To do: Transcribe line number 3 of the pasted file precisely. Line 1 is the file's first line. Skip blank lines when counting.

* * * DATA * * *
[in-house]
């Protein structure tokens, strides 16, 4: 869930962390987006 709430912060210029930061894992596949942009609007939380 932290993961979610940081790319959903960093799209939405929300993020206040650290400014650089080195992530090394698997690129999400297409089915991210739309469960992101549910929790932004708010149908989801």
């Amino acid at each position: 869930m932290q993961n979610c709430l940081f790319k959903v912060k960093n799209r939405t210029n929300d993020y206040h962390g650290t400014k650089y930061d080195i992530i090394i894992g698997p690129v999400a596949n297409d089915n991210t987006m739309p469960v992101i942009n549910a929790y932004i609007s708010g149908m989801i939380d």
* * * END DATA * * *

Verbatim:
């Amino acid at each position: 869930m932290q993961n979610c709430l940081f790319k959903v912060k960093n799209r939405t210029n929300d993020y206040h962390g650290t400014k650089y930061d080195i992530i090394i894992g698997p690129v999400a596949n297409d089915n991210t987006m739309p469960v992101i942009n549910a929790y932004i609007s708010g149908m989801i939380d």